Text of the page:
Radio, podcasts, audiobooks



  • Could we add radio, podcasts and audiobooks to this section of the board? A lot of us listen to things if watching or reading is too much. We could rename the section 'Seen and Heard?



  • Great idea @Muscleburn! Have made that change.


  • Community Moderator

    That's a great thought Muscleburn 🙂 We could even potentially add normal books as well (they're still "seen")? I've had patches (more than a decade!) where reading gave me headaches but I could manage listening for longer/more easily, but at the moment for whatever reason my brain struggles with audio, but can handle reading (I think it's a pace thing - I can read at my own pace, while the words just keep coming relentlessly at the pace of speech in terms of audio, which for whatever reason gets tiring quickly).

    Normal books are also often available as audiobooks as well, so that The Lord of the Rings (sorry, brain fog, can't think of anything less obvious) is a good book could be useful to non-readers.



  • @Daffy_Dave I know what you mean. I often slow down audio, and sometimes video, to a speed that my brain can process. As for books, I seem to do better with biographies than history, for example. I guess the human interest element engages me more & makes it easier for my ME brain to absorb facts.


  • Community Moderator

    @Muscleburn Nice one - I'm a big fan of the human element 👱. For me, I've actually found history makes things a bit easier - my memory is quite patchy, and by sticking with a particular topic (naval history in my case), repetition helps things sink in a bit, and knowing the environment makes reading something in particular easier (I very much enjoy biographies of people associated with naval history). I found when reading fiction, because of the numerous characters and plot twists, I found it very hard to keep up ("Who was this again?" "Where are they now?" that kind of thing). I imagine biographies of real people would also be easier than fiction for the same reason (ie, they'll relate back to actual events of which we'll have some knowledge).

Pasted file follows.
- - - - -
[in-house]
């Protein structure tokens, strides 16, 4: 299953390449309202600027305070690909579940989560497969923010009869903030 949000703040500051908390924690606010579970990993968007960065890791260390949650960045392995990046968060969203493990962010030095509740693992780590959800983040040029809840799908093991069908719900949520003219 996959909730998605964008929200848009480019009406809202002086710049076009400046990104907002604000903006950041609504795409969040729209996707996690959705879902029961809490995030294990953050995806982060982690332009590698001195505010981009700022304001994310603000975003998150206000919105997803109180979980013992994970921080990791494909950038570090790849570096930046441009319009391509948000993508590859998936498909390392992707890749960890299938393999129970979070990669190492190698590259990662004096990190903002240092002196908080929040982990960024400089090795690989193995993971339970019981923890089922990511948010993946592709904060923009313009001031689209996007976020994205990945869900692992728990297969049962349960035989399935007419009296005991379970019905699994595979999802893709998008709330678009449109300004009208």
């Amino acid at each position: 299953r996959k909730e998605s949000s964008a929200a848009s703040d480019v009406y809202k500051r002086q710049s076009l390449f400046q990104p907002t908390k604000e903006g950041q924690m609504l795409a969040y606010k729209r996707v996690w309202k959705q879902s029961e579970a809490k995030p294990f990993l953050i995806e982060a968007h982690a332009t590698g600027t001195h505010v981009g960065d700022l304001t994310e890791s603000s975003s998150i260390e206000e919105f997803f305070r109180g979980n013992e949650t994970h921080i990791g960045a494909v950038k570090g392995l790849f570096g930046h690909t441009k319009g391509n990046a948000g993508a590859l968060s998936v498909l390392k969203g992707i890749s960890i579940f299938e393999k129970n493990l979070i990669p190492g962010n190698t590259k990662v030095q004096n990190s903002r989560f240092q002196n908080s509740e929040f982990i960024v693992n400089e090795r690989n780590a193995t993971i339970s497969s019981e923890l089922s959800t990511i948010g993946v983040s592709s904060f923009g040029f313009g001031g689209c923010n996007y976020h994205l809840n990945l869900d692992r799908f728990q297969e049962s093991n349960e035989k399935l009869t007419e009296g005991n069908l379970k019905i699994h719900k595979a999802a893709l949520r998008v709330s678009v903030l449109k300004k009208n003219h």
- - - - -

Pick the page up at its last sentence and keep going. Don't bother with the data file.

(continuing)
That's not to take away from fiction at all - I have enjoyed it when I've read it, and I find for watching fictional stories are much easier than documentaries!



  • Two apps I'd recommend are ABC Listen and BBC Sounds. They allow you to access a lot of programs on-demand, often going back months or years, and in some cases you can listen to specific segments of programs rather than having to play the whole thing. If you like radio plays the BBC is an excellent resource.

    @muscleburn If you like biographies there is a BBC radio program called Great Lives that's accessible via the Sounds app. There is another BBC program called You're Dead to Me which also often focuses on an individual, but it has a comedic element and can be harder to keep up with.

    For podcasts Kurt Fearnley is a name worth searching.



  • @pemdelapem Love the user name 😅 I have the ABC Listen and and BBC World app, plus another podcast app whose name escapes me. Haven't seen the Sounds app - will check it out.



  • No Such Thing As A Fish is great fun. Put together by some of the people who do research for QI. It can be a bit loud and silly at times. I also love The Guilty Feminist podcast. I listen to a lot of audiobooks as I'm struggling with reading, the app BorrowBox is great as you log in using your library card and can borrow audio and ebooks


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